Last year is ending in better shape than it began. Instead of shrinking in the first two quarters of 2022, US GDP growth has turned positive in Q3 and Q4, as portrayed in the above graph of real, or inflation adjusted, Gross Domestic Product growth.

Fourth quarter GDP was reduced slightly from 2.9 to 2.7 percent in the second of three revisions, yet the overall year is shaping up to grow 2.1 percent, much like in pre-pandemic 2019.

The BEA release said, “The increase in real GDP in the fourth quarter reflected increases in private inventory investment, consumer spending, nonresidential fixed investment, federal government spending, and state and local government spending that were partly offset by decreases in residential fixed investment and exports. Imports decreased,” said its press release.

Its main strengths were strong consumer spending and investments in plants and equipment, no surprise with the Inflation Reduction and Infrastructure Act $trillions that are being invested over the next 10 years.

The White House said whereas the Bipartisan Infrastructure Law invests $1.2 trillion on overhauling the nation’s roads and bridges, electric and water systems, and high-speed internet; the Inflation Reduction Act would fund energy production and manufacturing, reduce carbon emissions, lower prescription prices and extend affordable healthcare coverage.

The GDP measure of inflation was better, dropping to 3.7 percent from 4.4 percent. Inflation rose at an annual 3.7 percent pace in the fourth quarter, compared with a 4.3 percent increase in the prior three-month period. For the full year, inflation surged 6.8 percent, the biggest increase since 1982, which won’t make the Fed Governors happy.

However, US inflation has fallen faster than in other developed countries, as was highlighted by the New York Times David Leonhardt in an interview with Brian Deese, who stepped down as Biden’s chief economic advisor, due to our quicker recovery.


Europeans have bigger problems in taming inflation, like greater supply chain disruptions caused by Covid and the energy price increases caused by Russia’s invasion of Ukraine that have slowed down eurozone growth.

The US is shaping up to continue strong growth in the New year with full employment and initial jobless claims at seasonal lows. Initial jobless claims fell by 3,000 to 192,000 in the week ending Feb. 18, the Labor Department said Thursday. That’s the sixth straight week below 200,000 is a signal of a strong labor market, and the lowest level in three weeks.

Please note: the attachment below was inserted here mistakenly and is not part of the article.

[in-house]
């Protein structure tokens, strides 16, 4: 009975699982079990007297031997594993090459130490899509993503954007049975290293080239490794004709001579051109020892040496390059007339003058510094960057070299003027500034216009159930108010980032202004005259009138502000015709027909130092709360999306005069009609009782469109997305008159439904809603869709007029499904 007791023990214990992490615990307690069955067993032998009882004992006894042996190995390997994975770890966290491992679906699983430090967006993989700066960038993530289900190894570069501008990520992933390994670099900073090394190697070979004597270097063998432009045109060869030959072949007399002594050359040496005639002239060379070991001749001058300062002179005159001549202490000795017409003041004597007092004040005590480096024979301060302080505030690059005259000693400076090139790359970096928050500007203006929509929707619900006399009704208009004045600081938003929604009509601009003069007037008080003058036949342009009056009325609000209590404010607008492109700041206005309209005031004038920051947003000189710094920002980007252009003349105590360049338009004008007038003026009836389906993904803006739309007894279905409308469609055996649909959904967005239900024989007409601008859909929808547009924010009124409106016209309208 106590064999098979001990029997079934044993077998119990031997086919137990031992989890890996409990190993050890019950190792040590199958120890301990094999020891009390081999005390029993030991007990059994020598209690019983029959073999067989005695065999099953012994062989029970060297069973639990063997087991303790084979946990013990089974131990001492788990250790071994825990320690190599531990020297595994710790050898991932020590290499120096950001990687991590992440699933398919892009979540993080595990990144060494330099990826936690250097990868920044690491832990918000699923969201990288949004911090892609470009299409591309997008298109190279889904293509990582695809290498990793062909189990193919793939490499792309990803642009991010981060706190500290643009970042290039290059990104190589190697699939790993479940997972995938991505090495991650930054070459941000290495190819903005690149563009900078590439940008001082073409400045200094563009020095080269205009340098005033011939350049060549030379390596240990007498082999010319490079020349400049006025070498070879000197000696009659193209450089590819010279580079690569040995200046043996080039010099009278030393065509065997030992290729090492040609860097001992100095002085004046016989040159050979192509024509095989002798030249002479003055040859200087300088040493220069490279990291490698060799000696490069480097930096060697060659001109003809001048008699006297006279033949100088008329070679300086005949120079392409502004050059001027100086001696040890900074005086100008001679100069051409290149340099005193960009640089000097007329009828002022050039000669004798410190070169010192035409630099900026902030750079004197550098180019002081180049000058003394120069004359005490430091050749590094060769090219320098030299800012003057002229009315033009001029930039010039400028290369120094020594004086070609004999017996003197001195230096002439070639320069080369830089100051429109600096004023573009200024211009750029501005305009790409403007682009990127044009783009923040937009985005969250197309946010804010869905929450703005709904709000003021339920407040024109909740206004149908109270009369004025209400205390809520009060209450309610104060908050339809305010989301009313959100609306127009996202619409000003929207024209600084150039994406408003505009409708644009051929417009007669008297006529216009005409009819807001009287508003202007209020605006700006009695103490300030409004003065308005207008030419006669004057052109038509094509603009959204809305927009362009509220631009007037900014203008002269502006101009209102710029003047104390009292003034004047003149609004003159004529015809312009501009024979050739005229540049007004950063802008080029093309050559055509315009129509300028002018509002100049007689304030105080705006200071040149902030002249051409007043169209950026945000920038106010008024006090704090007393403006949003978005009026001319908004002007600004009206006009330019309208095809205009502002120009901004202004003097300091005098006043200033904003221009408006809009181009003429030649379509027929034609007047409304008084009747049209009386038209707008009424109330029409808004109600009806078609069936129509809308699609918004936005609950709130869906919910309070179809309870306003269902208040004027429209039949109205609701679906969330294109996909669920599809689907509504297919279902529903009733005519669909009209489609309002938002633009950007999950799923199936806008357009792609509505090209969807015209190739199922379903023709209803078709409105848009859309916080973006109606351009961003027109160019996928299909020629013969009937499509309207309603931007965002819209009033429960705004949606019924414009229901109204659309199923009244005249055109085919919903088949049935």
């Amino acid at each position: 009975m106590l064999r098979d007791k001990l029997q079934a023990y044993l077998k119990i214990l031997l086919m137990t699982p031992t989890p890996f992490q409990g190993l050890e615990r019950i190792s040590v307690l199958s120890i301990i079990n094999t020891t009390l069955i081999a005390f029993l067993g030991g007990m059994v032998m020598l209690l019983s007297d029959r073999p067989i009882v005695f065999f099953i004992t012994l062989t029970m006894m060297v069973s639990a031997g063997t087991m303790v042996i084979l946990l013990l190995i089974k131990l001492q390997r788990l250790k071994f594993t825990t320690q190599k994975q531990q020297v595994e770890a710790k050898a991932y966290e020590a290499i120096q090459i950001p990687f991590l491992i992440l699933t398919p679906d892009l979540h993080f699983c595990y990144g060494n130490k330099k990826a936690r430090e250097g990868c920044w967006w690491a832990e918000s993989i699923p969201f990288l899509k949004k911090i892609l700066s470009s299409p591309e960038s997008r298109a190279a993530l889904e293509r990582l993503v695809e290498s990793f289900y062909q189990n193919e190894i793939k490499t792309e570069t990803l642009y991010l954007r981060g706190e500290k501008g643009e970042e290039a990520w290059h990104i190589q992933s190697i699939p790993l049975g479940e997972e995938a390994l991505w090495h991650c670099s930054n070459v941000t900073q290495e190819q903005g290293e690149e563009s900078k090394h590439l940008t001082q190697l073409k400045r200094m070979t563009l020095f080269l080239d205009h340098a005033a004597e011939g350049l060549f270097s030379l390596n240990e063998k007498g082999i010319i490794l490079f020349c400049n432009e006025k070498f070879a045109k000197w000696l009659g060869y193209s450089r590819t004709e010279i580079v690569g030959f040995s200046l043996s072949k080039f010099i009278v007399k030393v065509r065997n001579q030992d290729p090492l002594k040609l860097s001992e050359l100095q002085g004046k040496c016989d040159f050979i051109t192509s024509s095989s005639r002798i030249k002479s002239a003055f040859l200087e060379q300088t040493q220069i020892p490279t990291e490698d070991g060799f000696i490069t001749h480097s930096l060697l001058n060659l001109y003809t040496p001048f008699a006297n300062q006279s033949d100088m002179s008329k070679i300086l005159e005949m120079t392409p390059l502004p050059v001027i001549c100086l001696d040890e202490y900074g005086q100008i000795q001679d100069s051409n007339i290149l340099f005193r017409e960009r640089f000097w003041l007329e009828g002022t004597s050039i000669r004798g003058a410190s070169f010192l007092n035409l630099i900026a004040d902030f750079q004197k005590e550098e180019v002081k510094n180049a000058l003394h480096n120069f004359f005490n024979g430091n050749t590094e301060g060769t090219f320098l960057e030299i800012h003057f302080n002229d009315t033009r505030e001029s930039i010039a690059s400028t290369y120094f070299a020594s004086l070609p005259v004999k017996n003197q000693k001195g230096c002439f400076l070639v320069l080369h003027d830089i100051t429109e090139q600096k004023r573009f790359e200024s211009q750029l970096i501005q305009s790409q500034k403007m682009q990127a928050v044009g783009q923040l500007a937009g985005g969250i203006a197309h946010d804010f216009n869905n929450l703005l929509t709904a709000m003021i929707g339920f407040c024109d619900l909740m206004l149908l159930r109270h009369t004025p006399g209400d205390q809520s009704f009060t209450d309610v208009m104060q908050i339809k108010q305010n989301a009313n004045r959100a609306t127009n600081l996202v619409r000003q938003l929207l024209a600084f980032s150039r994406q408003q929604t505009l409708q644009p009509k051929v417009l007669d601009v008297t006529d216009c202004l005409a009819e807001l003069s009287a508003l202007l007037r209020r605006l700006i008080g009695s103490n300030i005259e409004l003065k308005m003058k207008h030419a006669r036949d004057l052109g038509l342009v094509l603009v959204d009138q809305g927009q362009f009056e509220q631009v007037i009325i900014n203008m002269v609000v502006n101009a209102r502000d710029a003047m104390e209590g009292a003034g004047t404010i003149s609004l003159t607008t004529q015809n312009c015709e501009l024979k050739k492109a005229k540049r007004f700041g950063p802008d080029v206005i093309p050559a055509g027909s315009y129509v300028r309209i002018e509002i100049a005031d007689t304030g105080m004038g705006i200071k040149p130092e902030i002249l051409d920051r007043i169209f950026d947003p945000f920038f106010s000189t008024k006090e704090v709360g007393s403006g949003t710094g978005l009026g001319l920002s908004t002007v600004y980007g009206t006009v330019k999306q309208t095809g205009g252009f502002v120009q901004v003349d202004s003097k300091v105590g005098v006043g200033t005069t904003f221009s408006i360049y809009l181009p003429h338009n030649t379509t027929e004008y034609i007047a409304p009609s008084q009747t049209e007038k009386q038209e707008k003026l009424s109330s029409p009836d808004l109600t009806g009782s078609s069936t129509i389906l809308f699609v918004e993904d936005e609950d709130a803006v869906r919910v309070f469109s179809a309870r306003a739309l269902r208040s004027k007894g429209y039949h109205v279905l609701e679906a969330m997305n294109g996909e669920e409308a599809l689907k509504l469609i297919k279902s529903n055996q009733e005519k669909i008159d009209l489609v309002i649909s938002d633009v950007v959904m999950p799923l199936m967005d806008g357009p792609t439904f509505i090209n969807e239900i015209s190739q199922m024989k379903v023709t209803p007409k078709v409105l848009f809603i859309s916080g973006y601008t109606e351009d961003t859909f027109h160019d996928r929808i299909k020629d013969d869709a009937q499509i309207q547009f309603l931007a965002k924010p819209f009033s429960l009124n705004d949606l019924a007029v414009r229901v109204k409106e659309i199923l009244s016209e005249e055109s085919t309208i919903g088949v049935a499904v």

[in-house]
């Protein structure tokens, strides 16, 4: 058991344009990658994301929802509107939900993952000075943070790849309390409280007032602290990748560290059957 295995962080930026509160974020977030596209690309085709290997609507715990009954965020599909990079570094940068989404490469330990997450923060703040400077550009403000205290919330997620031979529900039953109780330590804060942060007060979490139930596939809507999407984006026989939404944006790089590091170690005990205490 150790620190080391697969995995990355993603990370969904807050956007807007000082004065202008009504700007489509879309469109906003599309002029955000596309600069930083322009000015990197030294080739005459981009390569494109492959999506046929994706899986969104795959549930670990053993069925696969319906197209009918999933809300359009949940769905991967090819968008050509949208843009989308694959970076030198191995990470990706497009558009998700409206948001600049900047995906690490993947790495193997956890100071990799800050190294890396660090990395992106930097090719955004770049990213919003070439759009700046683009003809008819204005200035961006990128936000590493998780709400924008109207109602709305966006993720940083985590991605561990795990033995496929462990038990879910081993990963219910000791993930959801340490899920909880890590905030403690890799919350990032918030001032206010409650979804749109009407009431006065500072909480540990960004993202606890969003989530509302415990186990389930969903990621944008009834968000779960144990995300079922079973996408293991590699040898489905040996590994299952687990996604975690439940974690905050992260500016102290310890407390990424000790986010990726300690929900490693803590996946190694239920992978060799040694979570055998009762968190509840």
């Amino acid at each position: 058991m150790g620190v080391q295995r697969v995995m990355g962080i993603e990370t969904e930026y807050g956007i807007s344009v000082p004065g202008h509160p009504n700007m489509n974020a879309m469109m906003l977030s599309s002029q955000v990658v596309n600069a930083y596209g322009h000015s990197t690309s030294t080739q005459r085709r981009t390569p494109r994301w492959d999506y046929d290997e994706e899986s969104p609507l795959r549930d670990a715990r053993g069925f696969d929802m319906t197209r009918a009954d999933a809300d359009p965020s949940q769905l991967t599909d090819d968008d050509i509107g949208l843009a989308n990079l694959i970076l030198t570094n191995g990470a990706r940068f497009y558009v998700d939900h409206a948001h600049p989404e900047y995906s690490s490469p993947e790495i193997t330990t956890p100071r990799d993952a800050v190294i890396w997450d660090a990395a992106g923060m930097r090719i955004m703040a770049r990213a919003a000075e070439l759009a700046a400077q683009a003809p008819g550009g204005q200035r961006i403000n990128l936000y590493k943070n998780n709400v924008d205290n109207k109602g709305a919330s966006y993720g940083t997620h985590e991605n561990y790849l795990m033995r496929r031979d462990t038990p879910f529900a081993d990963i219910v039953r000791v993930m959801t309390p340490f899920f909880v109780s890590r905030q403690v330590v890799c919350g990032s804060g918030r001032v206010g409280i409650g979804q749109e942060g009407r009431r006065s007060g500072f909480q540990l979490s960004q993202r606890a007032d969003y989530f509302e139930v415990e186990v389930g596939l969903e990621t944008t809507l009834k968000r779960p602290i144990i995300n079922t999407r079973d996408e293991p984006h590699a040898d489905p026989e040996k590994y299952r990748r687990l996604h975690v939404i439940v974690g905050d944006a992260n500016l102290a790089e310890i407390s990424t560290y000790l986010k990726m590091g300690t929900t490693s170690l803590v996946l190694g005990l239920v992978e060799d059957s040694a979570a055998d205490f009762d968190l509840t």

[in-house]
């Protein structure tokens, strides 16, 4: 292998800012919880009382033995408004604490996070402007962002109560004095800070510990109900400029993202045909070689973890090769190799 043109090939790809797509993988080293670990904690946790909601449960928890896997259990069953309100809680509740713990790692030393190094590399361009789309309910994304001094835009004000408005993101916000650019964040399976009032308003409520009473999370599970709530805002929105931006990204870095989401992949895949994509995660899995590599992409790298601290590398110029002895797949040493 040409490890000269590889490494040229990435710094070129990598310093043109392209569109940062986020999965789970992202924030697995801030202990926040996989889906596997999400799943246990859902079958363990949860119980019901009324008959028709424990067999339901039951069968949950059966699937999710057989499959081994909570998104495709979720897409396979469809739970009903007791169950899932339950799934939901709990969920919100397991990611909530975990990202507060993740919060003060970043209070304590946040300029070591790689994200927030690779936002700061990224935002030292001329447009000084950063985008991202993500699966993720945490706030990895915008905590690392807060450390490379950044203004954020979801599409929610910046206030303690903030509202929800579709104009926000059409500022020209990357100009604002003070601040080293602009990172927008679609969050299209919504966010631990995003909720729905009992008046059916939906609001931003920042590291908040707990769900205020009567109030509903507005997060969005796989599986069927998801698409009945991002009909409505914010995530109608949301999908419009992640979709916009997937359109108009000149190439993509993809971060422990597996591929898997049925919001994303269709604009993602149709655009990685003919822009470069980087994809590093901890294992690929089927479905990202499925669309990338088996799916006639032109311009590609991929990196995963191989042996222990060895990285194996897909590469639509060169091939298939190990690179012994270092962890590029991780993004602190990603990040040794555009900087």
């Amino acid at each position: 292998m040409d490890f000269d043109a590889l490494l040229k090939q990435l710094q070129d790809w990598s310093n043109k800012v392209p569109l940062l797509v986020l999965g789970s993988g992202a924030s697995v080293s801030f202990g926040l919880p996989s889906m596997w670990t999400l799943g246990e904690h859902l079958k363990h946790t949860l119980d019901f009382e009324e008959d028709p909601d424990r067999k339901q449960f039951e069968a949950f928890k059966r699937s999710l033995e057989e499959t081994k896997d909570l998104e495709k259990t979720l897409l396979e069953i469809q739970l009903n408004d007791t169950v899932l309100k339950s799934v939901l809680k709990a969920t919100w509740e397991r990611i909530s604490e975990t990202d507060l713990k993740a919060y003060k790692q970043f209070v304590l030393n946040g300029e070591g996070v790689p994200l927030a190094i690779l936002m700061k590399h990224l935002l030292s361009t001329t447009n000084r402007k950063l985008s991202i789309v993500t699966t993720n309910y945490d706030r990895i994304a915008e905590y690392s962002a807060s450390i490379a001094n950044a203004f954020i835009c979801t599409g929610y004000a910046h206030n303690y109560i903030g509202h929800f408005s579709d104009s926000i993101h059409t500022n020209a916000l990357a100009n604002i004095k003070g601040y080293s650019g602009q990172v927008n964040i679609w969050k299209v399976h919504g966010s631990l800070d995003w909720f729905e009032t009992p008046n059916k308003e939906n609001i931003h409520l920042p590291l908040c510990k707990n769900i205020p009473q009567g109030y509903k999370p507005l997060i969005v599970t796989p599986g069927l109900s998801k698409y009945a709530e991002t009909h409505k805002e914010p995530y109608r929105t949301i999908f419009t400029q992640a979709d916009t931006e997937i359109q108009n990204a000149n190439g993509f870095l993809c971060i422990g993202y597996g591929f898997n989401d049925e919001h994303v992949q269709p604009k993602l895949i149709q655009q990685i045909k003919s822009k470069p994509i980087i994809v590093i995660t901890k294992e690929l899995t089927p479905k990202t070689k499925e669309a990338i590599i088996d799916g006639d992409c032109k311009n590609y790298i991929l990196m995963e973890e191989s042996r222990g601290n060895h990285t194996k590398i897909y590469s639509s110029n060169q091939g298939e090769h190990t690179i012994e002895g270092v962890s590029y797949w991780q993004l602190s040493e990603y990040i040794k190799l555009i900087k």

And the Atlanta Fed continues its upbeat GDPNow estimate of first quarter 2023 growth.

The GDPNow model estimate for real GDP growth (seasonally adjusted annual rate) in the first quarter of 2023 is 2.5 percent on February 16, up from February 15. After this morning’s housing starts report from the US Census Bureau, the nowcast of first-quarter real residential investment growth increased from -10.4 percent to -8.1 percent.

Does it mean real estate could lead us out of the current slowdown? Stay tuned, as the University of Michigan consumer sentiment survey rose in early February to a 13-month high of 67, suggesting somewhat greater optimism about the economy among U.S. households.

Harlan Green © 2023

Follow Harlan Green on Twitter: https://twitter.com/HarlanGreen

Wednesday, February 22, 2023

Building Community Answering Kennedy's Call Book Review


Building Community, Answering Kennedy’s Call by Harlan Russell Green A Peace Corps Writers Book, 2022.

This memoir will take members of ERFSA back to the “good old days” when you might have been protesting the war in Vietnam or marching for Civil Rights before, during or after finishing graduate school. Building Community, Answering Kennedy’s Call certainly did that for me. The author, Harlan Green, joined the first wave of Peace Corps Volunteers in 1962 on the verge of graduating from UC Berkeley, with much uncertainty as to what his next step should be.